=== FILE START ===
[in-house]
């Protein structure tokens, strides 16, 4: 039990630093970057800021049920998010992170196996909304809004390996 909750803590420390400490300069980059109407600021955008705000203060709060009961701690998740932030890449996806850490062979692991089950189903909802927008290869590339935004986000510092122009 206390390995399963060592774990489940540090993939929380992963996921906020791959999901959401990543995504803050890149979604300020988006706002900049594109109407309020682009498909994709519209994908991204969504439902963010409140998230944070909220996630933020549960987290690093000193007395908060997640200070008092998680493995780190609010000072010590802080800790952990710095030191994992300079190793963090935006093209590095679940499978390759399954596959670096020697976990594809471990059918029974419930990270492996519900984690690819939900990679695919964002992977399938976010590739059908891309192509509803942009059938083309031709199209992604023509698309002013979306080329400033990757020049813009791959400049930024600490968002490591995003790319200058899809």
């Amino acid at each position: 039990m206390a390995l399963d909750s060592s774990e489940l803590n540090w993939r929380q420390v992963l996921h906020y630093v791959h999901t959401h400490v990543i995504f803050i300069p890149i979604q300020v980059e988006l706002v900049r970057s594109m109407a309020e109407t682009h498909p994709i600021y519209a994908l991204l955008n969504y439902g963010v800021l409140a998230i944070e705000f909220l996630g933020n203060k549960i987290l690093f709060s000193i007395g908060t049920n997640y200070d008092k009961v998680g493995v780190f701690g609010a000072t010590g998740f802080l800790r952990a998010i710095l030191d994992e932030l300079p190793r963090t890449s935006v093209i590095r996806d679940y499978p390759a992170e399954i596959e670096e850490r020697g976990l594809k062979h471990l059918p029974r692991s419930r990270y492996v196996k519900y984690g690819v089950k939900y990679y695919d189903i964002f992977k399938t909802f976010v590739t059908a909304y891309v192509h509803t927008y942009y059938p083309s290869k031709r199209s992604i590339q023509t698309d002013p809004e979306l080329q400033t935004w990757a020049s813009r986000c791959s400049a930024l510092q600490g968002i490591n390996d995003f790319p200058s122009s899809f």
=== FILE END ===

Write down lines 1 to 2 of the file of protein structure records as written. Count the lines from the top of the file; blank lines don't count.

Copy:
[in-house]
């Protein structure tokens, strides 16, 4: 039990630093970057800021049920998010992170196996909304809004390996 909750803590420390400490300069980059109407600021955008705000203060709060009961701690998740932030890449996806850490062979692991089950189903909802927008290869590339935004986000510092122009 206390390995399963060592774990489940540090993939929380992963996921906020791959999901959401990543995504803050890149979604300020988006706002900049594109109407309020682009498909994709519209994908991204969504439902963010409140998230944070909220996630933020549960987290690093000193007395908060997640200070008092998680493995780190609010000072010590802080800790952990710095030191994992300079190793963090935006093209590095679940499978390759399954596959670096020697976990594809471990059918029974419930990270492996519900984690690819939900990679695919964002992977399938976010590739059908891309192509509803942009059938083309031709199209992604023509698309002013979306080329400033990757020049813009791959400049930024600490968002490591995003790319200058899809």